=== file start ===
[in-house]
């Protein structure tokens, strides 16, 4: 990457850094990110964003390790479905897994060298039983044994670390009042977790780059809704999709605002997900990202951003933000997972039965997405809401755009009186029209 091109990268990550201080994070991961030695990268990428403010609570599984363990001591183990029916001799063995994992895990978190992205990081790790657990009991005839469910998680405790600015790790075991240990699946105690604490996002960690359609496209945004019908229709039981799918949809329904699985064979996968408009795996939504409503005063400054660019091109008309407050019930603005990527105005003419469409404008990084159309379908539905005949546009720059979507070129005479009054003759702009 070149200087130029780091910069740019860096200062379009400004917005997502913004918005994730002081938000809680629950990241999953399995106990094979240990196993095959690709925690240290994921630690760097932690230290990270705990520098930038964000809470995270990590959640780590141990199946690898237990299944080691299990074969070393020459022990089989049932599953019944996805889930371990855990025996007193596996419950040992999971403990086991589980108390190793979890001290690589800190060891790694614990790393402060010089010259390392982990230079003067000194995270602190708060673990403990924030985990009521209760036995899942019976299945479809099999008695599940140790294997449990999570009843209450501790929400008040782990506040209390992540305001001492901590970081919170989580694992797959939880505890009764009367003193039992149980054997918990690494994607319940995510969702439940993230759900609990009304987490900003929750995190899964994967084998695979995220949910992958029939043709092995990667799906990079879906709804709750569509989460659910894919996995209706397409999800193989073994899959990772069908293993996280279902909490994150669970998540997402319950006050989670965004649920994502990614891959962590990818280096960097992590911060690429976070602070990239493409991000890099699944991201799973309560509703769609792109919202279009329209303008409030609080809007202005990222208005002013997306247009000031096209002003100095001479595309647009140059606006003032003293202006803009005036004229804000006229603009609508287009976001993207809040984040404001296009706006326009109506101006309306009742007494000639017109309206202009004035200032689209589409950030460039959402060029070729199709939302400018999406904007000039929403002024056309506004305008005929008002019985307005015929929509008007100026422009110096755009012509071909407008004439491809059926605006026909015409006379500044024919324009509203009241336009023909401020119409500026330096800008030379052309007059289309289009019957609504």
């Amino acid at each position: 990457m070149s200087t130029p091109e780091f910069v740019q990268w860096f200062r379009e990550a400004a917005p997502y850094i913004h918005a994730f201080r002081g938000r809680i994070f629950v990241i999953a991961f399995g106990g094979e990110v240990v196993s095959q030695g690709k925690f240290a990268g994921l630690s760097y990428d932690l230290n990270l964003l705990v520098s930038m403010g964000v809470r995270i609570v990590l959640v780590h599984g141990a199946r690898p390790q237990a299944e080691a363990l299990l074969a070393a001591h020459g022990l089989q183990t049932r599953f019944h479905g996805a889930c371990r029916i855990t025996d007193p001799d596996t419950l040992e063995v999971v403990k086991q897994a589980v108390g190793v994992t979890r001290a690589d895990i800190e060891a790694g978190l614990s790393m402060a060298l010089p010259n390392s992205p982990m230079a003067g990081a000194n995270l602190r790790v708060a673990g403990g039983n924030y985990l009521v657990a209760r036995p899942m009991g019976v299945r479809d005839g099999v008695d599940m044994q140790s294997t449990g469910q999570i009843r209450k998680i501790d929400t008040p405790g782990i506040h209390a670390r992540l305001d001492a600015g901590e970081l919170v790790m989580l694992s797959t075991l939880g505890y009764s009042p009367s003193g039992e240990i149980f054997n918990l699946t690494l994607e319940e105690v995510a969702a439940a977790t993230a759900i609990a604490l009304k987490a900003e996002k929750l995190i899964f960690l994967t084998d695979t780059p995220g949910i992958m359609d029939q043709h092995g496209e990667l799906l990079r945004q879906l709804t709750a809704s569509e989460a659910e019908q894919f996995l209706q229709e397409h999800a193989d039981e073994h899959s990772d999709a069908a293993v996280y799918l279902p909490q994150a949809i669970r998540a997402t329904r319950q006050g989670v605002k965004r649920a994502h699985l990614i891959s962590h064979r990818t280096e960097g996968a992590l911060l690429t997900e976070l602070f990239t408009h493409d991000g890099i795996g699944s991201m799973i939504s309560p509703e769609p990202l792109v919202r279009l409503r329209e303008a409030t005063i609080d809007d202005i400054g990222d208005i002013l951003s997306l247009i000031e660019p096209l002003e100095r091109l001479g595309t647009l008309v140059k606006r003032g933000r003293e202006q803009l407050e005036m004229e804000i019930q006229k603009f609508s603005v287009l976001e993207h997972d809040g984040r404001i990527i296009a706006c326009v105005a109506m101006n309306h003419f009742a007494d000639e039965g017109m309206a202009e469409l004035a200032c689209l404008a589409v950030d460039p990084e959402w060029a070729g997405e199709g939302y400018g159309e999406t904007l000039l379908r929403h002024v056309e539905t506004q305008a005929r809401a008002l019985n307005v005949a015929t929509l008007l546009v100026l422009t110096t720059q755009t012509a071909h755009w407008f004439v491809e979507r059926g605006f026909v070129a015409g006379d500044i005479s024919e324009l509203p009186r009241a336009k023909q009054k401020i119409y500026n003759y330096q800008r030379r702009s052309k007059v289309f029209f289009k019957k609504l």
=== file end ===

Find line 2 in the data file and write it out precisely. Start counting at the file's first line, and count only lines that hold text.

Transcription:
């Protein structure tokens, strides 16, 4: 990457850094990110964003390790479905897994060298039983044994670390009042977790780059809704999709605002997900990202951003933000997972039965997405809401755009009186029209 091109990268990550201080994070991961030695990268990428403010609570599984363990001591183990029916001799063995994992895990978190992205990081790790657990009991005839469910998680405790600015790790075991240990699946105690604490996002960690359609496209945004019908229709039981799918949809329904699985064979996968408009795996939504409503005063400054660019091109008309407050019930603005990527105005003419469409404008990084159309379908539905005949546009720059979507070129005479009054003759702009 070149200087130029780091910069740019860096200062379009400004917005997502913004918005994730002081938000809680629950990241999953399995106990094979240990196993095959690709925690240290994921630690760097932690230290990270705990520098930038964000809470995270990590959640780590141990199946690898237990299944080691299990074969070393020459022990089989049932599953019944996805889930371990855990025996007193596996419950040992999971403990086991589980108390190793979890001290690589800190060891790694614990790393402060010089010259390392982990230079003067000194995270602190708060673990403990924030985990009521209760036995899942019976299945479809099999008695599940140790294997449990999570009843209450501790929400008040782990506040209390992540305001001492901590970081919170989580694992797959939880505890009764009367003193039992149980054997918990690494994607319940995510969702439940993230759900609990009304987490900003929750995190899964994967084998695979995220949910992958029939043709092995990667799906990079879906709804709750569509989460659910894919996995209706397409999800193989073994899959990772069908293993996280279902909490994150669970998540997402319950006050989670965004649920994502990614891959962590990818280096960097992590911060690429976070602070990239493409991000890099699944991201799973309560509703769609792109919202279009329209303008409030609080809007202005990222208005002013997306247009000031096209002003100095001479595309647009140059606006003032003293202006803009005036004229804000006229603009609508287009976001993207809040984040404001296009706006326009109506101006309306009742007494000639017109309206202009004035200032689209589409950030460039959402060029070729199709939302400018999406904007000039929403002024056309506004305008005929008002019985307005015929929509008007100026422009110096755009012509071909407008004439491809059926605006026909015409006379500044024919324009509203009241336009023909401020119409500026330096800008030379052309007059289309289009019957609504």